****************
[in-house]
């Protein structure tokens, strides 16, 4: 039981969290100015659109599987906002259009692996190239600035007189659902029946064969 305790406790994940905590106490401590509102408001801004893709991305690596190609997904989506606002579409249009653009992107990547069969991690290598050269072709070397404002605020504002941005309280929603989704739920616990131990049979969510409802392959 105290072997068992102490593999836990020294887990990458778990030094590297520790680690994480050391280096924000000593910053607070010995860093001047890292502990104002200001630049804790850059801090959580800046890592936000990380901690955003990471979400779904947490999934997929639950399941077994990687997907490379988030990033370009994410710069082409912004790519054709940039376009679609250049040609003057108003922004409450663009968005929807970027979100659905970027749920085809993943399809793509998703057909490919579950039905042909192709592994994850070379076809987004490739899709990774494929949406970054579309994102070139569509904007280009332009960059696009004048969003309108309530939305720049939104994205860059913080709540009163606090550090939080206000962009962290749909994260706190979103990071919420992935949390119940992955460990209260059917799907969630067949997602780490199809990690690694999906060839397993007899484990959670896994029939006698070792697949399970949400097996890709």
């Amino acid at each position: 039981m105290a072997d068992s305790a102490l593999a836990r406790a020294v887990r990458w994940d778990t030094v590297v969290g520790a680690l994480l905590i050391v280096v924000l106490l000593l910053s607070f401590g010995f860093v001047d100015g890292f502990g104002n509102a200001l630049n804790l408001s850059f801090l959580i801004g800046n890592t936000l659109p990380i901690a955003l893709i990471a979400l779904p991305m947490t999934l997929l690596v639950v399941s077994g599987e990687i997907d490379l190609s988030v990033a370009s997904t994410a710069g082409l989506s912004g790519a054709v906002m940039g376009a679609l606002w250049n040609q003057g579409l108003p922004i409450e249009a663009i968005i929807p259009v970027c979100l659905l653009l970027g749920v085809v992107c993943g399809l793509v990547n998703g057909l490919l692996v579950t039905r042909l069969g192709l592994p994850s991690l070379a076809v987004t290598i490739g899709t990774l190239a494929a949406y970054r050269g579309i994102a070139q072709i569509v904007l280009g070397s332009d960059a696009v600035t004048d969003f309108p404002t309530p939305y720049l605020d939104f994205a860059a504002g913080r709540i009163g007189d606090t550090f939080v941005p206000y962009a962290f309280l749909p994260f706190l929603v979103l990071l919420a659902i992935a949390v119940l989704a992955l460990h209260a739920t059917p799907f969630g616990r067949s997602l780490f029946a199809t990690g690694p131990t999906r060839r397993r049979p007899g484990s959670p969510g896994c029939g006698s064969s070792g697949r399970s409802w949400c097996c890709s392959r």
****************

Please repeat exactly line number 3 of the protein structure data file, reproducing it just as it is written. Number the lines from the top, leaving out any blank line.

């Amino acid at each position: 039981m105290a072997d068992s305790a102490l593999a836990r406790a020294v887990r990458w994940d778990t030094v590297v969290g520790a680690l994480l905590i050391v280096v924000l106490l000593l910053s607070f401590g010995f860093v001047d100015g890292f502990g104002n509102a200001l630049n804790l408001s850059f801090l959580i801004g800046n890592t936000l659109p990380i901690a955003l893709i990471a979400l779904p991305m947490t999934l997929l690596v639950v399941s077994g599987e990687i997907d490379l190609s988030v990033a370009s997904t994410a710069g082409l989506s912004g790519a054709v906002m940039g376009a679609l606002w250049n040609q003057g579409l108003p922004i409450e249009a663009i968005i929807p259009v970027c979100l659905l653009l970027g749920v085809v992107c993943g399809l793509v990547n998703g057909l490919l692996v579950t039905r042909l069969g192709l592994p994850s991690l070379a076809v987004t290598i490739g899709t990774l190239a494929a949406y970054r050269g579309i994102a070139q072709i569509v904007l280009g070397s332009d960059a696009v600035t004048d969003f309108p404002t309530p939305y720049l605020d939104f994205a860059a504002g913080r709540i009163g007189d606090t550090f939080v941005p206000y962009a962290f309280l749909p994260f706190l929603v979103l990071l919420a659902i992935a949390v119940l989704a992955l460990h209260a739920t059917p799907f969630g616990r067949s997602l780490f029946a199809t990690g690694p131990t999906r060839r397993r049979p007899g484990s959670p969510g896994c029939g006698s064969s070792g697949r399970s409802w949400c097996c890709s392959r």